Extract from Chapter Two

Their conversation was interrupted by the arrival of an older man. He was wearing a gold breastplate that was nearly lost in the thick fur jacket and the long crimson cloak that was attached by a large buckle around his chest. But what surprised Serilda was a tiny red dragon that rested on his shoulder and whose tail curled around the man’s neck. The dragon looked at her with wide eyes as it breathed smoke out of its nose.

When he got close, the man looked at her in surprise then at Ayldlinda who gazed benevolently on the two of them.

After a moment, he bellowed, “I don’t know you. Explain yourself.”

Serilda did her best to explain how she had come to meet the dragon and be where she was. Every so often, as she told her story, the man tut-tutted and shook his head. When she had finished, he did not look best pleased but then spoke kindly to her.

“This is a surprise. Since Ayldlinda thinks so highly of you, you’re of course welcome.” He then seemed to realise he should introduce himself. “I am Montfroy, castellan, of Dragon’s Nest.” He then seemed to notice the animal that clustered at her feet. “What do we have here?” He pointed at her pet.

“This is my companion, Stripe,” Serilda informed him, “she’s a tree bear.” Speaking of her pet, she became aware of Stripe’s complaint about the cold. In response, she shivered realising how icy it was.

Montfroy noticed her shudders and he shouted at the liveried man, “Mickar, see to Ayldlinda while I escort her new rider to somewhere warmer.”

He took Serilda’s arm and led her towards a door at one end of the chamber. Stripe loped along behind them. This led to a corridor and another door. Passing through this, they emerged to the open air on a wide battlement.

A group of young women was waiting expectantly, all the while talking. Seeing them emerge, a silence descended on the assembly as they caught sight of Serilda.

At the sight of the girls, Smile growled menacingly and moved towards the group, her fur bristling up to make her look larger than she was. Some of the girls stepped back at this.

Serilda called out, “Stripe, be good.”

“What is it?” one of the girls shouted in an anxious voice.

Montjoy stepped in, “It’s her pet. This is Serilda, she’s been chosen as Ayldlinda’ rider.”

One of the older ones, who could not have been more than a year or two older than she was, stepped forward and looking scornfully at Serilda, announced, “Why has this girl been chosen, she’s not one of us.”

“Hush, Bekka,” Montjoy scolded her, “Ayldlinda’s made her choice.”

Others began to complain in similar manner.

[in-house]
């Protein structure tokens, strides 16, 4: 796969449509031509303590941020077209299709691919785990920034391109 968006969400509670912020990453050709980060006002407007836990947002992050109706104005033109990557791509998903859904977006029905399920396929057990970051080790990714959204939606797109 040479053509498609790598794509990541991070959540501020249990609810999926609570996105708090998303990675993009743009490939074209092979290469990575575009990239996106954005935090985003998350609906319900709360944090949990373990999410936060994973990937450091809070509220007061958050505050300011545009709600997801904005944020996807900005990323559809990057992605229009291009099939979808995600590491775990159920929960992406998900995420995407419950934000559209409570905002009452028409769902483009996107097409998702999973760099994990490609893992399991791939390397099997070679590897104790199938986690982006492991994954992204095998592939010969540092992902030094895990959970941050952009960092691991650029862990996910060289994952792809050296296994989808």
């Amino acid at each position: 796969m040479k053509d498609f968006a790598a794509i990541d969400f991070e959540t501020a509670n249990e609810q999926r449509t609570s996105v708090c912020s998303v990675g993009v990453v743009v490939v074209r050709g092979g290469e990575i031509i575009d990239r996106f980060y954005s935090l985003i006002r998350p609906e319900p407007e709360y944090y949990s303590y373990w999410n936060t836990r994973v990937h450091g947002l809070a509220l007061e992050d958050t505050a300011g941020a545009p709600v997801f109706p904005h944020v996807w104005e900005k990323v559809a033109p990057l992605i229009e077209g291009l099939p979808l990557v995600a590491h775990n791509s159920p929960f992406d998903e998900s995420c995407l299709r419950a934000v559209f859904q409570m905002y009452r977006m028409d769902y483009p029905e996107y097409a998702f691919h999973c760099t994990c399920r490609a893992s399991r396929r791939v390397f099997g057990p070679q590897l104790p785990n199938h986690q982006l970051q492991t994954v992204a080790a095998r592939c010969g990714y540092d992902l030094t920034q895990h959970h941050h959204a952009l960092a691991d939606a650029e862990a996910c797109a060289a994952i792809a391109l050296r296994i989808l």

“Silence,” he demanded in a loud voice and the hubbub ceased. “You know as well as I do that it’s the dragon that chooses the rider and not the rider the dragon.”

But Bekka was having none of it and she moved forward to confront Serilda.

“You have no right to Ayldlinda; she’s mine,” she declared stridently and stepped closer.

And from Chapter Five

And it hurts, the dragon laughed silently in her mind.

It did indeed hurt. More her pride, she realised, than physically, though if she thought about it, she could feel the places where Mickar had struck her. Suddenly she felt angry at everyone and everything. It was not right.

Glaring at everyone, she stomped off towards the exit. She wanted to be alone. She could not trust herself not to do something she would later regret.

Her steps took her up the tower.

She found herself eventually in an upper room that contained a scriptorium and several book racks. Serilda looked at the volumes and tried to work out what they were about but they seemed to have been written in a strange language she did not comprehend.

Behind her, she heard a sound and turned to see Anya peeking around the door. She justified her presence. “I was sent to see how you are.”

“Oh Anya,” Serilda declared, “I’m fine.” She went over to her. “Is it so plain to see I’m unhappy?”

“Mickar said he’s given you a good number of bruises.”

Serilda laughed. “If it was just that…”

She took the servant and led her over to the books. “Look at these. They’re written in a language I don’t understand. It’s like most things here. It’s so different to where I grew up.”

“Weren’t they people then?”

“Oh yes,” Serilda responded, realising that she had been misunderstood. “It’s just that everyone behaves differently. Take your mistress, for instance: sometimes she seems to like me and then she doesn’t.”

At first, Anya did not say anything but then explained, “Rahmna has many troubles and I think she sees you as an unwanted responsibility.”

“But I thought Montjoy was in charge?”

“He is,” Anya agreed, “but you’ve brought back some old memories. You see…”